Minimal knowledge of Windows couldn't have hurt.
All of my courses had prerequisites listed in the booklets that advertised them. These were simple, and even logical: a basic knowledge of Windows and of Word (or any other word processing program). I always started teaching my classes with the assumption that my students knew how to find a document on their computer, to open one, to save one, and the like. I expected basic command of copying and pasting as well. But I rarely got them.
More often than not more than 50% of the people in my classes not only didn't know these basic skills, but hard hardly heard of them. Thus, asking them to find a document on the hard drive of their computer could mean taking ten minutes of class time instead of the intended thirty seconds. I usually prepared my material for ingenues, though one class was supposed to have experienced users. It didn't. I discovered that much of the time that was supposed to be devoted to learning to use the internet was spent on learning the basics of computer use. Figuring out where you've bookmarked a page really isn't difficult, but it helps to have prior knowledge in finding documents you've saved.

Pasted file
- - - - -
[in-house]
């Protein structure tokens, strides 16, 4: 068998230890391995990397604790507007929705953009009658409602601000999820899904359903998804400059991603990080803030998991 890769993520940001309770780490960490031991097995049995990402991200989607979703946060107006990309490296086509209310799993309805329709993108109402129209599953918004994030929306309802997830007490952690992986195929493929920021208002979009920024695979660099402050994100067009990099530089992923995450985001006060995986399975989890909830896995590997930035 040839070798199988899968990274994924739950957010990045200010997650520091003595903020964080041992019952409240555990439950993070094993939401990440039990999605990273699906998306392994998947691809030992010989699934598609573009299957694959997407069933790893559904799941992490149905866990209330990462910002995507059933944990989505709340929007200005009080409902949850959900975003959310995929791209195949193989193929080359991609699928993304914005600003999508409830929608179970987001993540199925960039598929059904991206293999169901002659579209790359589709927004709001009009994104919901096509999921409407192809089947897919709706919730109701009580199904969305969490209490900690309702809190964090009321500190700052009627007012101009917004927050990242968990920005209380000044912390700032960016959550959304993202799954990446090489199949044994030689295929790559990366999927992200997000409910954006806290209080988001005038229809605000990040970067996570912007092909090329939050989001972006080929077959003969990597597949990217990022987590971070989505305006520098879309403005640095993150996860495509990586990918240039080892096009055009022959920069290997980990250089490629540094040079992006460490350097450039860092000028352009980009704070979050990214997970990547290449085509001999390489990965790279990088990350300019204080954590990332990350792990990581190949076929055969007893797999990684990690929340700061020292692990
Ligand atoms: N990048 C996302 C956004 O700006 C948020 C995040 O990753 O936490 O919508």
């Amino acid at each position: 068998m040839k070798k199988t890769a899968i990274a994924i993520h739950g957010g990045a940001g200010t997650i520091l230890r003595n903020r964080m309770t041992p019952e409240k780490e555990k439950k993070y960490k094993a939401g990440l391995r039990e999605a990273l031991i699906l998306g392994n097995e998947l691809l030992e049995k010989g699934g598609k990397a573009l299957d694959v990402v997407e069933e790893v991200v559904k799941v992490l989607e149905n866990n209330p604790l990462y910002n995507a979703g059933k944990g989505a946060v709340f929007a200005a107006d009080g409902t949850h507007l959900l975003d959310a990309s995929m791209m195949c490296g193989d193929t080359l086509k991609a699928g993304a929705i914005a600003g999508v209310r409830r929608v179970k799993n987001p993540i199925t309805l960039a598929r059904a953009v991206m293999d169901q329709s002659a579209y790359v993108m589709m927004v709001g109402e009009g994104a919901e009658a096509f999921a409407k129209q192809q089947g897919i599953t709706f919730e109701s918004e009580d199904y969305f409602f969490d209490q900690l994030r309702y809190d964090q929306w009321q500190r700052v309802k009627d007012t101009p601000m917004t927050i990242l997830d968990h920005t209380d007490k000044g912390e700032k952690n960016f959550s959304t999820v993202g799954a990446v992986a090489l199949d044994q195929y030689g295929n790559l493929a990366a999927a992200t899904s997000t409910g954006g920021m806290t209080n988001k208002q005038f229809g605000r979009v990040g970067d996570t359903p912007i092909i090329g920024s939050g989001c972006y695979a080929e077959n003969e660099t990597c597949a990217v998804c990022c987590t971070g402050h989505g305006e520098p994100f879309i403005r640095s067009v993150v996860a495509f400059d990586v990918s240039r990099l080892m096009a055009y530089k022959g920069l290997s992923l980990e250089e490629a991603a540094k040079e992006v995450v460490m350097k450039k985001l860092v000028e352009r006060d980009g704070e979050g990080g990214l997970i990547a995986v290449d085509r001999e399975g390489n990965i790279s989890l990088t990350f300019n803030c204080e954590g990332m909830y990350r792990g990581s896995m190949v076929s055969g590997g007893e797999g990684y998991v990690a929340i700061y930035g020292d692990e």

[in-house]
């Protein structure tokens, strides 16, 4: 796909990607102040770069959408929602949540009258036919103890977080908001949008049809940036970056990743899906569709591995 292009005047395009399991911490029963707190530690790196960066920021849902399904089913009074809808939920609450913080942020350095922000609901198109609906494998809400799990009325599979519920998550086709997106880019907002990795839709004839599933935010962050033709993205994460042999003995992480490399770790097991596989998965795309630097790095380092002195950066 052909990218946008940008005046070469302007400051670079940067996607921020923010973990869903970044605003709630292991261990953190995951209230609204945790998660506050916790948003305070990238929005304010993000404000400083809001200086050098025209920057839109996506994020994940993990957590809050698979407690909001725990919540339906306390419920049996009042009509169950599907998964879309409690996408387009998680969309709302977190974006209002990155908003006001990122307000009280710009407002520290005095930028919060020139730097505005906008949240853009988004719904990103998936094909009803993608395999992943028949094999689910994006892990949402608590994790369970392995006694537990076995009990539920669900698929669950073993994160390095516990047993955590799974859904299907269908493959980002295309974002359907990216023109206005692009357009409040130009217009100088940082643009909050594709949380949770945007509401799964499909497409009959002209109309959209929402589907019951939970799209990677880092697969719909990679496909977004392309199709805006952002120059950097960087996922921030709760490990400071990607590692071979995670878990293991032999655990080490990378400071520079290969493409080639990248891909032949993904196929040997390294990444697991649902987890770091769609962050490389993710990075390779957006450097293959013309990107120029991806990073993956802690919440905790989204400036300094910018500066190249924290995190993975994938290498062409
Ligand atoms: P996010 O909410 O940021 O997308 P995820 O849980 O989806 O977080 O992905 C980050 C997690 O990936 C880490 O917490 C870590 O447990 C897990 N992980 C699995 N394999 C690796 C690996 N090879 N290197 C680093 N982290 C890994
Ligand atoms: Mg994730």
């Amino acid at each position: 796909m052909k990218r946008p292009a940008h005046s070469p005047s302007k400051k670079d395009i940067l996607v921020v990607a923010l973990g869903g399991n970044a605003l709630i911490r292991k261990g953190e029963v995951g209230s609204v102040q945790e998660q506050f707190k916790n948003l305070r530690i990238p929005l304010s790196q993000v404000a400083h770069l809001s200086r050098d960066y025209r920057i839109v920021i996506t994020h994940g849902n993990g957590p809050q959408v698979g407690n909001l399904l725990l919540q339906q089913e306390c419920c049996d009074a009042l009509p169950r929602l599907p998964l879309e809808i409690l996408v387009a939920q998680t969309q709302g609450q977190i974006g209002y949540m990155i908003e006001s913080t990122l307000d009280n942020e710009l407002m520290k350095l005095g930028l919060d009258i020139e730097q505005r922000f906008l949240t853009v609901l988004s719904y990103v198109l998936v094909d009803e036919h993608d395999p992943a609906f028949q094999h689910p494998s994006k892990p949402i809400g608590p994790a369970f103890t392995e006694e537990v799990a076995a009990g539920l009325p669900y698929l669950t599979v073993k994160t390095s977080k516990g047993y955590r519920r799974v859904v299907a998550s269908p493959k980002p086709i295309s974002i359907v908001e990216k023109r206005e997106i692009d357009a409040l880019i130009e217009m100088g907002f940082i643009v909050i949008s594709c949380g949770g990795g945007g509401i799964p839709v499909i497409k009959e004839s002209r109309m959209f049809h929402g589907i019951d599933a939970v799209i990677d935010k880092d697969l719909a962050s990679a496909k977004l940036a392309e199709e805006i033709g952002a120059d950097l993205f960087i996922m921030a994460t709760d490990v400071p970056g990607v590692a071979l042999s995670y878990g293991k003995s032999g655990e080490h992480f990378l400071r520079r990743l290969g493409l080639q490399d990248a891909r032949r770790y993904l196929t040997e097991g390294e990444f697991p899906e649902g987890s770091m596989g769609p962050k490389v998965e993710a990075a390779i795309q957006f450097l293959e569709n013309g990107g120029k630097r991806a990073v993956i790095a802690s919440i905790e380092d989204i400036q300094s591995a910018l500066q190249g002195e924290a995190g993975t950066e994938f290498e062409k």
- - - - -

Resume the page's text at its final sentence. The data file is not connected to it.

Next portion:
My most adamant instruction when teaching how to save a picture from the internet on one's hard drive was "remember where you've chosen to save it!". It was probably the instruction that was repeated most, and heeded least.
Go to: You mean you teach this stuff?